Vig Sherrill glows when he describes the potential for graphene

Vig Sherrill(EDITOR’S NOTE: This is the third in a four-part series on Vig Sherrill who rejects the description of being a serial entrepreneur even though he has founded seven local companies.)

By Tom Ballard, Director of Innovation and Entrepreneurial Initiatives, Pershing Yoakley & Associates, P.C.

Vig Sherrill literally glows with unbelievable enthusiasm and animation when he talks about a decade-old material called graphene.

“It will change the world,” he says unabashedly of the technology around which his latest start-up – General Graphene – is based. “Graphene is likely the most important substance ever discovered.”

To prove his point, Sherrill ticks-off a list of characteristics for the material:

  • Ten times as strong as diamonds.
  • Between 200 and 300 times as strong as steel.
  • Can carry more than a thousand times the current than copper.
  • Most thermally conductive substance ever discovered.
  • Most flexible substance ever measured.
  • A material that is both opaque and transparent at the same time.
  • A spider web thin sheet of graphene will support 130 pounds.
  • It takes one million sheets of graphene to equal the thickness of a single paper towel.

You get the picture; this technology is, as the late Ed Sullivan used to say, “Really big.”

So, what’s the challenge? It is cost, something that Sherrill believes will be addressed very soon, thanks to technology he has licensed from the University of Texas and Oak Ridge National Laboratory (ORNL).

“Graphene is the most expensive product on the planet by weight,” he explains. A sheet of the material measuring one square meter cost a million dollars to produce until 2013 when the price dropped to $100,000. Researchers at ORNL have developed a methodology to reduce it to as little as $5 to $10 per square meter, but Sherrill says, “That’s still too expensive to be used in anything major.”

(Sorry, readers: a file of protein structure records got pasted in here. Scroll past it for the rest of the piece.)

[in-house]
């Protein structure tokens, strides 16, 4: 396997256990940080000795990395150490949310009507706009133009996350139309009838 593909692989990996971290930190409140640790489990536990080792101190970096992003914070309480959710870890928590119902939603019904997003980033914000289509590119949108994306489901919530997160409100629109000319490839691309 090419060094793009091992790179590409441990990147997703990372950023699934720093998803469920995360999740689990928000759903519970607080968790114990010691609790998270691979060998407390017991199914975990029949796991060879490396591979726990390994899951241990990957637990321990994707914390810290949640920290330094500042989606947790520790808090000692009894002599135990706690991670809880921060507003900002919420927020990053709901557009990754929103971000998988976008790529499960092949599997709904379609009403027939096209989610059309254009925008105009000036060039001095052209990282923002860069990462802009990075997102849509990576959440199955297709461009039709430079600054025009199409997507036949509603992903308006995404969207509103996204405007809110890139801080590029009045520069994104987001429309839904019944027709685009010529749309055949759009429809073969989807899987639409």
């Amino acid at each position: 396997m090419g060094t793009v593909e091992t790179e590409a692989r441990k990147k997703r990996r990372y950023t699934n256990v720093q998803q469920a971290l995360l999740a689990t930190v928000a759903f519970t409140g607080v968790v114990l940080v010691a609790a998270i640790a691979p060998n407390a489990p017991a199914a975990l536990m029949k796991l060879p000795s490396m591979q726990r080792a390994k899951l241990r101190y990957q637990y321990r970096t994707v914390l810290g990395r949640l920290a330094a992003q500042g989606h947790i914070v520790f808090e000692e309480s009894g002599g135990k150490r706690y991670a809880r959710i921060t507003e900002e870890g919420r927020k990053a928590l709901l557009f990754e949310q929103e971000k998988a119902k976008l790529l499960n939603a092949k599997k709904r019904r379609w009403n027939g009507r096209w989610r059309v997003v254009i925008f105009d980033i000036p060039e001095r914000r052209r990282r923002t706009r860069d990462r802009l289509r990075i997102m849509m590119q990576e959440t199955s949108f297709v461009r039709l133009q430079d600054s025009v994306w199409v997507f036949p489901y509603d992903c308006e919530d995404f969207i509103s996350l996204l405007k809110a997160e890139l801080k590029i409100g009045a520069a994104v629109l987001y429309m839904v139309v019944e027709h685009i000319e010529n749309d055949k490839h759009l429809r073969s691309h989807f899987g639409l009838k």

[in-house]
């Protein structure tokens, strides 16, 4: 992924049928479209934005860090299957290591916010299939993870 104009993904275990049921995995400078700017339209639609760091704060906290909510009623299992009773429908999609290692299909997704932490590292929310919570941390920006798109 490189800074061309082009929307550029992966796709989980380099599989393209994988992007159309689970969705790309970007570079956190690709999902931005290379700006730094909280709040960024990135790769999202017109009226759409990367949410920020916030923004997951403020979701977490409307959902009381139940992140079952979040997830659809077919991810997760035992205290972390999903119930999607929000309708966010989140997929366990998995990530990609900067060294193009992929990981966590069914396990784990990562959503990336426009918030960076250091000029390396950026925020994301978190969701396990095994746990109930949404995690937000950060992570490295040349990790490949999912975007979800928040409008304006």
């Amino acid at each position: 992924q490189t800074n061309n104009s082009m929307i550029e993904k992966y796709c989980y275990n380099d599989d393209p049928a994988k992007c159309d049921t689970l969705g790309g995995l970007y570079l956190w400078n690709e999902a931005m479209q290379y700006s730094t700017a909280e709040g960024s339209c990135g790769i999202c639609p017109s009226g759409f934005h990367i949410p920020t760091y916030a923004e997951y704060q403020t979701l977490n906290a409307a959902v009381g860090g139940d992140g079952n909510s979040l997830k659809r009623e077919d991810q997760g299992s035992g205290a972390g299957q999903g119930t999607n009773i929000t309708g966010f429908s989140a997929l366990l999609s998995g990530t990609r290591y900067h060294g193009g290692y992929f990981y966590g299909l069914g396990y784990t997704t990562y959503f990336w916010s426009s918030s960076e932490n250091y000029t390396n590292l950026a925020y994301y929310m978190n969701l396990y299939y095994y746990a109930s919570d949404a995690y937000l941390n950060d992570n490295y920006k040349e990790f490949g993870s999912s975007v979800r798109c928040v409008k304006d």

He believes that continued research and other innovative approaches will validate the commercial viability of graphene as a breakthrough technology. To help further reduce costs and spur the market, Sherrill visualizes graphene manufacturing plants scattered around the world, utilizing methane drawn from old landfills and other sources to make the material.

“We want to be the Alcoa (Aluminum Company of America) of aluminum for graphene,” he says of General Graphene.

As far as market size and focus, Sherrill believes it is unbounded. “We have not even begun to think of all the ways to use it,” he says.

One high potential area is desalinization to provide drinking water to arid countries, something that is made possible because of the unique properties of graphene.

Sherrill is currently raising capital and says he needs $5 to $6 million now with a similar amount later when machines to make graphene are being manufactured by the company.

“I love this technology,” he says. “I don’t want to be the CEO forever as my goal is to start this, getting it going, recruit great partners, and then focus on driving graphene production.”

To see a demonstration of some of the unique properties of the material, click on this link to a YouTube video.

We’ll wrap-up our series on Sherrill with a short article on the lessons he’s learned over seven start-ups.

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